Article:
Retailers have hit out at the Government over a new tax on empty property, which comes into force today.

Retailers argue that the change ignores the reality of the state of the economy and property market in their desperation to plug holes in the nation’s finances.

The British Retail Consortium (BRC), British Property Federation (BPF), British Centre Association (BCA) and commercial occupiers’ body CoreNet Global have written to local government minister John Healey to say he is ignoring the basic business principle that a property owner needs to lease out their property in order to make their business work. They claim properties are empty because they are not wanted at that time or place and new tax burdens will not change this.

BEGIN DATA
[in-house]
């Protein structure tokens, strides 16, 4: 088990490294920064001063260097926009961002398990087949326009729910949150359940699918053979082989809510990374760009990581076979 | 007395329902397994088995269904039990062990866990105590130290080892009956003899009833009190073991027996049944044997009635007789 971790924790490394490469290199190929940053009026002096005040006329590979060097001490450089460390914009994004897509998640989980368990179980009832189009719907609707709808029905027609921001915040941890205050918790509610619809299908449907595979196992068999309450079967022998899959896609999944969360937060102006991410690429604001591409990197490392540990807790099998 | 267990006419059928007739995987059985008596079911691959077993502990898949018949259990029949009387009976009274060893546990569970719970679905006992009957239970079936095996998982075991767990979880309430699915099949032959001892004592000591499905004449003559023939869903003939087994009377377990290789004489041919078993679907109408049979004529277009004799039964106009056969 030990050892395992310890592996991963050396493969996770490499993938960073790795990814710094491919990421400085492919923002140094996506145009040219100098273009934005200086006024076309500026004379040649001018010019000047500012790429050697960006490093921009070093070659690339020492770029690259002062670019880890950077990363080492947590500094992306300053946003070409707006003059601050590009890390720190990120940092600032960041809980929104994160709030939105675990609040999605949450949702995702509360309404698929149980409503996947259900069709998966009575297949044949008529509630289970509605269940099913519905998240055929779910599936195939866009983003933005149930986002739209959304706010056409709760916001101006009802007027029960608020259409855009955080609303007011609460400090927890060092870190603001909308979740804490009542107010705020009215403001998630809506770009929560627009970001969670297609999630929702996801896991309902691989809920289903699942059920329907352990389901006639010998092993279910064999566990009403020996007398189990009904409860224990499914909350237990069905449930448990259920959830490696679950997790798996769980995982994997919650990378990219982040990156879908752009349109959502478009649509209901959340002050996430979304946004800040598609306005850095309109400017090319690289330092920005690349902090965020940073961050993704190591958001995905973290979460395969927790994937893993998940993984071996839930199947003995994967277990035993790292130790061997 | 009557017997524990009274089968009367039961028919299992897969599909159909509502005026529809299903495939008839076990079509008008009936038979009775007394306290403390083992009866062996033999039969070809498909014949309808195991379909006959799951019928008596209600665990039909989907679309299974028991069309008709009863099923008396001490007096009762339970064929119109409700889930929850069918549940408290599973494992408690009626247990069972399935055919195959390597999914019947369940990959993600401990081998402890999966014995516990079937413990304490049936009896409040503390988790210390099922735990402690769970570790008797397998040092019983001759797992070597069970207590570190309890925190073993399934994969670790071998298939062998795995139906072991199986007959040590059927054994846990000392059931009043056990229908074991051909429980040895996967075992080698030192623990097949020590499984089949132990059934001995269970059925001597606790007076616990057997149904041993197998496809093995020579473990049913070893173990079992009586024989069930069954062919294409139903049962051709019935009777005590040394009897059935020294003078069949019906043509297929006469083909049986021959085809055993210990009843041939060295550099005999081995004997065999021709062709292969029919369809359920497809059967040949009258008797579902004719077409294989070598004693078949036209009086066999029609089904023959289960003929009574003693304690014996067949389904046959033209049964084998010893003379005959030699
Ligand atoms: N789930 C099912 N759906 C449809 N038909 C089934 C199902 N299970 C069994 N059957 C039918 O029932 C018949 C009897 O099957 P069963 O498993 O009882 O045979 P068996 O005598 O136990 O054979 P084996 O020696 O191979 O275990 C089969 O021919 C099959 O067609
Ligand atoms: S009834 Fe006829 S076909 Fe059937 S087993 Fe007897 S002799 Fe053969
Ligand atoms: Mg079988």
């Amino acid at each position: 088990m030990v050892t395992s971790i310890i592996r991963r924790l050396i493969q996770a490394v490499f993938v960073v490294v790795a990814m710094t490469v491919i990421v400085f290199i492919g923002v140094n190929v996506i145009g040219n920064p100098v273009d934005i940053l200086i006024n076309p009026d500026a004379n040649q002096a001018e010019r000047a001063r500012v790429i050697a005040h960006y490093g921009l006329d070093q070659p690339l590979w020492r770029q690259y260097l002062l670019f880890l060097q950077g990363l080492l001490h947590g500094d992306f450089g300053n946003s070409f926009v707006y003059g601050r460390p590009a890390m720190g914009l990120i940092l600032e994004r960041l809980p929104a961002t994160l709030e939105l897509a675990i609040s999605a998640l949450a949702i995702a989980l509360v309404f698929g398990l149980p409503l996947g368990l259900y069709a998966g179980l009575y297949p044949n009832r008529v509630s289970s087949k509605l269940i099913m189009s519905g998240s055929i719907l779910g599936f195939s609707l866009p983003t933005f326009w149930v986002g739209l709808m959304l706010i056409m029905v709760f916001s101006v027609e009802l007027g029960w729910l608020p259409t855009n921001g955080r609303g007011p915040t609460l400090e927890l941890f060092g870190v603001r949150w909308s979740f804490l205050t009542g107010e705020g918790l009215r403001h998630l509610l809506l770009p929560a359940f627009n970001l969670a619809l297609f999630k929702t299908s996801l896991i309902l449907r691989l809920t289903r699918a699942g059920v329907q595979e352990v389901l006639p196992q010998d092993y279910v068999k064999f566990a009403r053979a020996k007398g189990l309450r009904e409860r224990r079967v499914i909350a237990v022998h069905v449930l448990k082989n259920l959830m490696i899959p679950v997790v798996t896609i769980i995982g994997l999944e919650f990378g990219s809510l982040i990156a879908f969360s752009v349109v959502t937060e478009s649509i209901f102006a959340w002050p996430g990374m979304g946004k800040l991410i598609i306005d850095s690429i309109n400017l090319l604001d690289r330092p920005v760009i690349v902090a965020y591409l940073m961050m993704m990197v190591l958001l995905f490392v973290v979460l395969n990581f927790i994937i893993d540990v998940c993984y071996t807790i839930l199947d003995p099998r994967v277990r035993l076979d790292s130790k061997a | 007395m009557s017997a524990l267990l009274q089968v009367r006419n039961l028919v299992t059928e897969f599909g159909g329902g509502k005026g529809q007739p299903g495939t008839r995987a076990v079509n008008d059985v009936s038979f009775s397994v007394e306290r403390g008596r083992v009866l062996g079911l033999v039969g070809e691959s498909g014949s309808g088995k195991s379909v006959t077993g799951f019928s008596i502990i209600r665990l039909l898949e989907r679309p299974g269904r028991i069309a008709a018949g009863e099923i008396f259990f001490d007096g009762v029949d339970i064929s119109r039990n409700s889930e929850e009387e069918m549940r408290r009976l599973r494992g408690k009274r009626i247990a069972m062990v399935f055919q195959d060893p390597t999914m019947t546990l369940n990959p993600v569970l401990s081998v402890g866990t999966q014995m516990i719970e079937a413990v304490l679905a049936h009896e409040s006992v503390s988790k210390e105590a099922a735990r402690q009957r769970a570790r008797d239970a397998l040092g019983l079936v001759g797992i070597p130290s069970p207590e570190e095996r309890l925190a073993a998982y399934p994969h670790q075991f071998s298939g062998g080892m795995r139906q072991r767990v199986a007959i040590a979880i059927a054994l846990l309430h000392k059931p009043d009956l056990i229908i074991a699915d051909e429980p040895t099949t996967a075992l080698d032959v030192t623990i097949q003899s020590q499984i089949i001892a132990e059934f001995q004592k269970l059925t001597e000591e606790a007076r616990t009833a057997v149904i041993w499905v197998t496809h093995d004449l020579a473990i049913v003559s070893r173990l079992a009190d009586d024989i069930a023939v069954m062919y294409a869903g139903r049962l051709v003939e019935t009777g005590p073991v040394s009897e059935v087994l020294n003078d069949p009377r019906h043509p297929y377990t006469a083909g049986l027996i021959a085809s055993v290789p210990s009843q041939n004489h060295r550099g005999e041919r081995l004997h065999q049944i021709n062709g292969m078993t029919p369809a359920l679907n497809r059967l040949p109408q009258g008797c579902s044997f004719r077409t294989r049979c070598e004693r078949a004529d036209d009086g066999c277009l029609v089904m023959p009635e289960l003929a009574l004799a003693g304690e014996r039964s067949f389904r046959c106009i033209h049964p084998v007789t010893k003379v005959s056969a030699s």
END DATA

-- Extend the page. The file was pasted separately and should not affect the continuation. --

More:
Until today, no business rates were due for the first three months that shops and offices were empty. After that, 50 per cent of the normal rate had to be paid. Today’s rule change will see full rates charged on empty properties after the first three months.

The trade bodies are insisting that if the Government cannot prove its claims that the extra tax will increase property availability and reduce rents, it must reintroduce the 50 per cent relief or extend the period when no rates are due to better reflect the time taken to fill vacant property.

BRC director-general Stephen Robertson said: “The Government must take us for April Fools. It is ignoring the mechanics of the property market because of a desperate need to plug holes in the budget at a time when the economic slowdown makes it more likely business premises will fall vacant. “No one gains by keeping property empty. It’s unoccupied because there isn’t the demand for it at that time and place. Piling on taxes will not conjure up new tenants or drive down rents but will weaken the prospects for local regeneration,” he says.

The changes to the Empty Property Rates Relief were announced by Gordon Brown in March last year, in his final budget as chancellor.